In-House Agencies versus External Agencies

"At Refractec, we take a total team approach," says Kanner. "We had great partners in our campaign, including advertising agency Ignite Health (San Clemente, CA) and PR firm Goolsby Group (Newport Beach, CA).

"I have worked with in-house agencies and external agencies, and I do think there is some benefit to an in-house agency, because it is going to be extremely knowledgeable about its product line," says Kanner. "But if you approach a campaign from the perspective of a partnership, everyone has a piece of the puzzle—and the bottom line is the puzzle is interlocked. If my PR representative didn't know every single thing I was doing from the advertising agency side, then our materials might not have looked coherent."

Photosound Communications has experience developing comprehensive marketing campaigns, working with in-house agencies, and working in conjunction with other external marketing agencies, Roca says. "We always begin the relationship with our mutual client clearly defining the roles and dynamics in the group and setting out the time frame that all work needs to be accomplished in," she says. It's a good idea to hold a kickoff meeting for all parties involved in the campaign "to get the ball rolling and begin to develop the 'team' ethic," Roca adds.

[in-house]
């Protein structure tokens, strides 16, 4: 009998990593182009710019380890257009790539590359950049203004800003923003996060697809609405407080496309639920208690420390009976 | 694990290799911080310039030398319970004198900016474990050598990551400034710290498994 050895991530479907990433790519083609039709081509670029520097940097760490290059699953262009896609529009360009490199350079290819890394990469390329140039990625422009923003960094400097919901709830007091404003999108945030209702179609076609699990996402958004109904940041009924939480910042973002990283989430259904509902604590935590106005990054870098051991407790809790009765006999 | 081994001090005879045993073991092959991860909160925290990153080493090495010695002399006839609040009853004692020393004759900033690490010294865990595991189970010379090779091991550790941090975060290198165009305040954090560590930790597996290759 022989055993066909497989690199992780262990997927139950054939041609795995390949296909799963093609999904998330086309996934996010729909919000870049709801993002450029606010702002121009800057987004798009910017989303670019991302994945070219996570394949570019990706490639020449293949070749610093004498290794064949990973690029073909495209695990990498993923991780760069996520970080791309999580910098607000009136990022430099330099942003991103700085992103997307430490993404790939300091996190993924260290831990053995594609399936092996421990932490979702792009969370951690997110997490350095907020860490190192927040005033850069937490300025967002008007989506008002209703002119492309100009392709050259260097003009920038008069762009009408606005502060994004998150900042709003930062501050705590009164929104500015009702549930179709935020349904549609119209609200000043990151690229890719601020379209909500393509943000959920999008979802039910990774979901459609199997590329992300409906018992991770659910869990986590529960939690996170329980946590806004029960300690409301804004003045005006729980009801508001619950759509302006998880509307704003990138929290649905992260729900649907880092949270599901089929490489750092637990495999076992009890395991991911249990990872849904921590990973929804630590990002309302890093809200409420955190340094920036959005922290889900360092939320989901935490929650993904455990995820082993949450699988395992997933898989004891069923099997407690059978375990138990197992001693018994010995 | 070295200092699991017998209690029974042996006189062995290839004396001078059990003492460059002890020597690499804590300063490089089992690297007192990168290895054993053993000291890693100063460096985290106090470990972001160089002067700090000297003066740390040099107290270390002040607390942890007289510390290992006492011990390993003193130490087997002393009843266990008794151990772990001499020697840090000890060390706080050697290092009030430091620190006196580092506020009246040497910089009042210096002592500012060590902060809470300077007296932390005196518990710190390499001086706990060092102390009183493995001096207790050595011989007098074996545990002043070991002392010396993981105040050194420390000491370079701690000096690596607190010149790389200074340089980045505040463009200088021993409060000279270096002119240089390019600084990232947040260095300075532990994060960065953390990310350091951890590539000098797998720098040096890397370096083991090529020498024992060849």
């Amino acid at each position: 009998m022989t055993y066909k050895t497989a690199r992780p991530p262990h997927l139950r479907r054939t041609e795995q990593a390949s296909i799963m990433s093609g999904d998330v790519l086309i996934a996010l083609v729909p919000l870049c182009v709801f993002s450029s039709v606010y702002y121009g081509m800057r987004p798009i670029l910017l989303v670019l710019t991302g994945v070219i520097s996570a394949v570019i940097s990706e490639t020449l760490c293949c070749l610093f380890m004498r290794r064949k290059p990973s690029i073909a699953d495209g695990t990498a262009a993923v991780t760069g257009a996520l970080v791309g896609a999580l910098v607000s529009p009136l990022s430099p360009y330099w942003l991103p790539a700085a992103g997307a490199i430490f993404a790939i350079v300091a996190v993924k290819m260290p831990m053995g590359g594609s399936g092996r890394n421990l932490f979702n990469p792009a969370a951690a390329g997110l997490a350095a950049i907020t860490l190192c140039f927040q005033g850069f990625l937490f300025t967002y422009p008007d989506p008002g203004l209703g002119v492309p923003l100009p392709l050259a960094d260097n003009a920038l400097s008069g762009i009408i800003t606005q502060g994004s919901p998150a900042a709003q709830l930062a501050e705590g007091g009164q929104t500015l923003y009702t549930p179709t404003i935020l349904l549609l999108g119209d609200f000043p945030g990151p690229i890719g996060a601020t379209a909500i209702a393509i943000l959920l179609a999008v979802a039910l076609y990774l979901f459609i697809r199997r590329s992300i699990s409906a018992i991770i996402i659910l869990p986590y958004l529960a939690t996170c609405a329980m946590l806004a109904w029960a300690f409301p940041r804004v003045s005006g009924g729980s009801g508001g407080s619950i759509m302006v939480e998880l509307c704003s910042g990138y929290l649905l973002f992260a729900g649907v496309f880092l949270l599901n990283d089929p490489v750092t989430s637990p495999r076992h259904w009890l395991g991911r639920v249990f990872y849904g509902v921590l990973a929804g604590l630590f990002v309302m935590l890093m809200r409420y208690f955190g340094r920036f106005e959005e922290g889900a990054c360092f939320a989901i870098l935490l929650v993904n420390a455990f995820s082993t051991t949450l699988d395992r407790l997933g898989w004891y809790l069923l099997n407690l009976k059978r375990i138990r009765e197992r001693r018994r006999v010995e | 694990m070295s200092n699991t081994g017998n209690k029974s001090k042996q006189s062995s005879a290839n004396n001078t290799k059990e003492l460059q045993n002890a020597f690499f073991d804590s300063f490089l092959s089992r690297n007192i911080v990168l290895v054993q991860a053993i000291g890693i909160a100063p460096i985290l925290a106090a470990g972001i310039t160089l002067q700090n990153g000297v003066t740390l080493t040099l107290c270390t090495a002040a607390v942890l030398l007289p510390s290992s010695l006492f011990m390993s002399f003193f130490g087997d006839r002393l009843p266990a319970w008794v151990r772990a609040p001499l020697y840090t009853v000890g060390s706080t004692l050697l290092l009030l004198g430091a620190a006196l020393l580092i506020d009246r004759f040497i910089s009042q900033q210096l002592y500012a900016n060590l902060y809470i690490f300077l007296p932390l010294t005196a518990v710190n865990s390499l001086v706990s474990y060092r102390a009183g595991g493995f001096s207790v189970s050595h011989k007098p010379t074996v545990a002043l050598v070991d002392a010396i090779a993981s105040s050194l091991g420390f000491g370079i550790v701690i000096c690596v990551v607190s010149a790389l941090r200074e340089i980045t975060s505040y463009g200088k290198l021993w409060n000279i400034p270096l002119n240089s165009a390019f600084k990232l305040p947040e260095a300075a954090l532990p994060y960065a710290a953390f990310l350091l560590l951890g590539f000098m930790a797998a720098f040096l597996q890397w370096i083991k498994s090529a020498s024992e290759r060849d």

"The development of trust and an open line of communication are the strong foundation to the successful completion of all of the projects that we work on," says Roca.

Collaboration is a key goal, agrees Norman Sherman, executive vice president and director of healthcare at Hill, Holliday (Boston). "As an outside agency, what we attempt to do in 100 out of 100 cases is to collaborate with in-house agencies because they have certain skill sets which are additive to ours, and vice versa."